How much sunlight hits the earth
Radiant energy of the sun
The energy of the sun is available almost always and everywhere. We have been using their radiation for heat generation or indirectly for the use of wind or water power for thousands of years. It is the source of daylight and thus the driving force for the production of biomass. Today, physicists, engineers and many other researchers are working on making the solar radiation energy usable directly for the generation of electrical power or through biotechnological processes for fuel supply.
What do we receive from heaven?
The seasonally averaged radiation of the sun arrives at our air envelope, measured perpendicular to the direct line sun - earth, with an intensity of 1361 watts per square meter. On a global average, however, the solar energy flux density at the upper edge of the atmosphere is only about 340 watts per square meter.
The sun's radiation is weakened in the atmosphere by absorption, reflection and scattering and reaches the ground either as direct radiation or indirectly by scattering from air molecules, aerosols or clouds. The latter is perceived as diffuse light that, unlike direct radiation, does not cast a shadow. The direct radiation amounts to about fifty percent of the total radiation on an annual average. The sum of direct and indirect radiation is called global radiation. When the sky is clear, global radiation consists predominantly of direct radiation, and when the sky is cloudy it consists almost exclusively of diffuse radiation. On average over the year, both proportions are roughly the same in Germany.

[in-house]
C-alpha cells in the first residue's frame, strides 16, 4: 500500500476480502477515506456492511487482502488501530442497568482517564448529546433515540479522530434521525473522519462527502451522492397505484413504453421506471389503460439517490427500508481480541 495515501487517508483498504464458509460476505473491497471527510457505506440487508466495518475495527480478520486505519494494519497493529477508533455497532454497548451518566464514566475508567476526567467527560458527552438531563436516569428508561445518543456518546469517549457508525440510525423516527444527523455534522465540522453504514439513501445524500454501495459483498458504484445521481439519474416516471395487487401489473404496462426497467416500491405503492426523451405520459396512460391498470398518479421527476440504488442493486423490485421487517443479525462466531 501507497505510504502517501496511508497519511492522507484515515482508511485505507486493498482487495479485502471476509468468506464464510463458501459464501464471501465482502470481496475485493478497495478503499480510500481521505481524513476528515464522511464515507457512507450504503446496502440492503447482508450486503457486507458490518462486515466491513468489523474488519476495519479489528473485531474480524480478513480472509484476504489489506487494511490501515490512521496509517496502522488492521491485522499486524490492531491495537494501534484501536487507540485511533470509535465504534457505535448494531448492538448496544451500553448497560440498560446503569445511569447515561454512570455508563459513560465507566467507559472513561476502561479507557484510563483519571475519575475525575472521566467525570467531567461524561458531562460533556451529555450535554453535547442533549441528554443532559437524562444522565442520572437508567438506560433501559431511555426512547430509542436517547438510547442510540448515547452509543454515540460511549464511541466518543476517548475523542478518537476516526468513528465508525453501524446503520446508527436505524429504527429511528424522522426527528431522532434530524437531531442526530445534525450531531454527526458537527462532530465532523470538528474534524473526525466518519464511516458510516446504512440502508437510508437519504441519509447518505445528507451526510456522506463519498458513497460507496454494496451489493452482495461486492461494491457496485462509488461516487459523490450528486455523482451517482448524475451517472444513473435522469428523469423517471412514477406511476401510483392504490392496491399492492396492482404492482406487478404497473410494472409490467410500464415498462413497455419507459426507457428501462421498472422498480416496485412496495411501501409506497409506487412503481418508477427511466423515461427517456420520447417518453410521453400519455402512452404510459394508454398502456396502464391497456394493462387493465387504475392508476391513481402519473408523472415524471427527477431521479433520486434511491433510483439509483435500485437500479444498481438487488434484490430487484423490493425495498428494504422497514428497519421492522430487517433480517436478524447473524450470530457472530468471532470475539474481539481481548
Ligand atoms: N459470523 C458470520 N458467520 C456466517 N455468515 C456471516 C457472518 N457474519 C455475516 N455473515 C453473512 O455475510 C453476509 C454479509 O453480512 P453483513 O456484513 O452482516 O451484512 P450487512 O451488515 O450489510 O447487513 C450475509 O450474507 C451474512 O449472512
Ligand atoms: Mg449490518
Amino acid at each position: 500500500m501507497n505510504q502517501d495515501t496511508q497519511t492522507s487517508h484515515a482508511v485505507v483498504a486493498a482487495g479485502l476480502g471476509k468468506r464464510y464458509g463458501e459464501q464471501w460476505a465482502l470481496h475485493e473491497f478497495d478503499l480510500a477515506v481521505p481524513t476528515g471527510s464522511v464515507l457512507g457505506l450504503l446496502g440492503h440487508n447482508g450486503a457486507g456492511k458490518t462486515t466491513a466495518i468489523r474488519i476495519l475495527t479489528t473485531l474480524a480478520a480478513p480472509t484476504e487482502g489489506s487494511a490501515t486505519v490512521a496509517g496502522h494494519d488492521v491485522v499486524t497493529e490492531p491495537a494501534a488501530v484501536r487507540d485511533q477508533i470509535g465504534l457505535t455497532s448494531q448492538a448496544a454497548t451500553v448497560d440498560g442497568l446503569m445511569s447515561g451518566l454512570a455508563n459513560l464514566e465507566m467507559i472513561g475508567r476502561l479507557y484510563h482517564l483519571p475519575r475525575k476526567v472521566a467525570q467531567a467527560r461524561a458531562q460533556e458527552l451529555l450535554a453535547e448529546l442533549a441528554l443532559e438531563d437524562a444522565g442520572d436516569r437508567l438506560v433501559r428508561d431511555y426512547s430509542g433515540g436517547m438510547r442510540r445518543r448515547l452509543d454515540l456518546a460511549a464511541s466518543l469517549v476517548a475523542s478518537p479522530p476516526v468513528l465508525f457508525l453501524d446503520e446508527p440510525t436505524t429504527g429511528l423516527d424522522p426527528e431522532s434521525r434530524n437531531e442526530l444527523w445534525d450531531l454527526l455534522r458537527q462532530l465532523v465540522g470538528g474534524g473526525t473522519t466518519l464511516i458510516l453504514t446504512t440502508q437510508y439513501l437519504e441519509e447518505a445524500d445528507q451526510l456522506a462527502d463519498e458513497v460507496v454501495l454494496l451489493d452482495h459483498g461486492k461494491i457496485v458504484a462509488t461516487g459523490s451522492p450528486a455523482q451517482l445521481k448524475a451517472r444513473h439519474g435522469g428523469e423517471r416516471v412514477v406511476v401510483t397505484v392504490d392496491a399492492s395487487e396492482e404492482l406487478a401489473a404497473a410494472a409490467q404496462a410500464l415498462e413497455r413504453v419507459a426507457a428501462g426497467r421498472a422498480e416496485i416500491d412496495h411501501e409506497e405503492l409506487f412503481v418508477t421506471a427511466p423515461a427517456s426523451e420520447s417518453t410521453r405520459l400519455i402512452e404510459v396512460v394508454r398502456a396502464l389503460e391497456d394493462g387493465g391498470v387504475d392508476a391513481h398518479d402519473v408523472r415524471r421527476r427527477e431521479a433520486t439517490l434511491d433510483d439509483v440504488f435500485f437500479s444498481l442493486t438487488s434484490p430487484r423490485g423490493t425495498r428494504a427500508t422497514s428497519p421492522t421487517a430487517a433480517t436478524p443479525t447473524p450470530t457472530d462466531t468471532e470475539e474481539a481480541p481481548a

Solar thermal power plants in Almeria
The amount of radiation energy that reaches the ground depends on the length of the path through the air - i.e. the position of the sun - and the degree of cloud cover. With a cloudless sky, the intensity of the radiation can reach an output of around 1000 watts per square meter. However, on a cloudy day in winter, it can drop as low as 50 watts per square meter or less. In Germany, depending on the location and atmospheric conditions, this radiation output can amount to an amount of energy of up to 900 to 1200 kilowatt hours per square meter and year. The situation is different in the Sahara, for example, where irradiation can reach around 2200 kilowatt hours per square meter per year.
The radiation energy of the sun is not only dependent on the seasons, but is primarily subject to the rhythm of day and night. Energy systems that use solar energy directly are therefore dependent on energy storage if they are to deliver energy uninterruptedly.
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